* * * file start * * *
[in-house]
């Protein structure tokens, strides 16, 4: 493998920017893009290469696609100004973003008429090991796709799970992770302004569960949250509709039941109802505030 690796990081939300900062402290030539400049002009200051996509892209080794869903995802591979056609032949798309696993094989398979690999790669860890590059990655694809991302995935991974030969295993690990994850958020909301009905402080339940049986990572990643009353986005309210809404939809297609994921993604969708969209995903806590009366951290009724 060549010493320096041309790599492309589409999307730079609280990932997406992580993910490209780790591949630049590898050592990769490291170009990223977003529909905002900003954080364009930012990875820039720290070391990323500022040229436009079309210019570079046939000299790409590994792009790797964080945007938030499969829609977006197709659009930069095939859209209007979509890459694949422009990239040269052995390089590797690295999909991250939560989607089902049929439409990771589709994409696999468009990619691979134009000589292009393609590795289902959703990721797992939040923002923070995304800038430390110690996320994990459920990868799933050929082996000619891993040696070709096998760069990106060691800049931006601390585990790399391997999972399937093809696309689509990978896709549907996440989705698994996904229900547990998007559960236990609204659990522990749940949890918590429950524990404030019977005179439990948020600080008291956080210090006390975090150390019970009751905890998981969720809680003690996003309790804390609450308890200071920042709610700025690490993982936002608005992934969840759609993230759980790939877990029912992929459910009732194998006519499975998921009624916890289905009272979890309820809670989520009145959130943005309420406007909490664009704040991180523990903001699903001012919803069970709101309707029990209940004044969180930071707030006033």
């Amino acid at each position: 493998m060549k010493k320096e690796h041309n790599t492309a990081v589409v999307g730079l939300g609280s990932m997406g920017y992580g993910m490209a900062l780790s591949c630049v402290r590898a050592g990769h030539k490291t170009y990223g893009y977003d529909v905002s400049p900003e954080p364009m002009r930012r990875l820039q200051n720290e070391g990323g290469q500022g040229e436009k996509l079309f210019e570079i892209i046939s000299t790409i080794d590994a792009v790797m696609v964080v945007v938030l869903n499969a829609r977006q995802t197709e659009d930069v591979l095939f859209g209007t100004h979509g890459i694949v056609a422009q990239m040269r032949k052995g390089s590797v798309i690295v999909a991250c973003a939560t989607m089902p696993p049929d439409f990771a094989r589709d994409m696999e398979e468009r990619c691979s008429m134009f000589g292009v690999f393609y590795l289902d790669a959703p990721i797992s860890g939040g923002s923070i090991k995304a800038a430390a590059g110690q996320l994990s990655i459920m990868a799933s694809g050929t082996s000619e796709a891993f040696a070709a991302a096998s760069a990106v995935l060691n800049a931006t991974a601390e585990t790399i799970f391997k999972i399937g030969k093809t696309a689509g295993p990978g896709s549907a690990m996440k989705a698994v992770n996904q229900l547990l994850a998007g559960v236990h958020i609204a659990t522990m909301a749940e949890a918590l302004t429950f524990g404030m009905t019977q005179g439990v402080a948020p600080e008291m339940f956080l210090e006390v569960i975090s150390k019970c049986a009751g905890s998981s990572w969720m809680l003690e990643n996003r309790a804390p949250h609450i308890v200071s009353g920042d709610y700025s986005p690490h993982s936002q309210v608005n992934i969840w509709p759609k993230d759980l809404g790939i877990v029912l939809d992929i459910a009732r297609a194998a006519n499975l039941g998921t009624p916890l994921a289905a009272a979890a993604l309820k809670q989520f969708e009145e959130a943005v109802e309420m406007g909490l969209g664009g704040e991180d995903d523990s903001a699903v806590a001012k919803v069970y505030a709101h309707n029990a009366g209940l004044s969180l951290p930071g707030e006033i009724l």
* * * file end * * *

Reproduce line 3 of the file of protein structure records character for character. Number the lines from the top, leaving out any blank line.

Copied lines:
């Amino acid at each position: 493998m060549k010493k320096e690796h041309n790599t492309a990081v589409v999307g730079l939300g609280s990932m997406g920017y992580g993910m490209a900062l780790s591949c630049v402290r590898a050592g990769h030539k490291t170009y990223g893009y977003d529909v905002s400049p900003e954080p364009m002009r930012r990875l820039q200051n720290e070391g990323g290469q500022g040229e436009k996509l079309f210019e570079i892209i046939s000299t790409i080794d590994a792009v790797m696609v964080v945007v938030l869903n499969a829609r977006q995802t197709e659009d930069v591979l095939f859209g209007t100004h979509g890459i694949v056609a422009q990239m040269r032949k052995g390089s590797v798309i690295v999909a991250c973003a939560t989607m089902p696993p049929d439409f990771a094989r589709d994409m696999e398979e468009r990619c691979s008429m134009f000589g292009v690999f393609y590795l289902d790669a959703p990721i797992s860890g939040g923002s923070i090991k995304a800038a430390a590059g110690q996320l994990s990655i459920m990868a799933s694809g050929t082996s000619e796709a891993f040696a070709a991302a096998s760069a990106v995935l060691n800049a931006t991974a601390e585990t790399i799970f391997k999972i399937g030969k093809t696309a689509g295993p990978g896709s549907a690990m996440k989705a698994v992770n996904q229900l547990l994850a998007g559960v236990h958020i609204a659990t522990m909301a749940e949890a918590l302004t429950f524990g404030m009905t019977q005179g439990v402080a948020p600080e008291m339940f956080l210090e006390v569960i975090s150390k019970c049986a009751g905890s998981s990572w969720m809680l003690e990643n996003r309790a804390p949250h609450i308890v200071s009353g920042d709610y700025s986005p690490h993982s936002q309210v608005n992934i969840w509709p759609k993230d759980l809404g790939i877990v029912l939809d992929i459910a009732r297609a194998a006519n499975l039941g998921t009624p916890l994921a289905a009272a979890a993604l309820k809670q989520f969708e009145e959130a943005v109802e309420m406007g909490l969209g664009g704040e991180d995903d523990s903001a699903v806590a001012k919803v069970y505030a709101h309707n029990a009366g209940l004044s969180l951290p930071g707030e006033i009724l």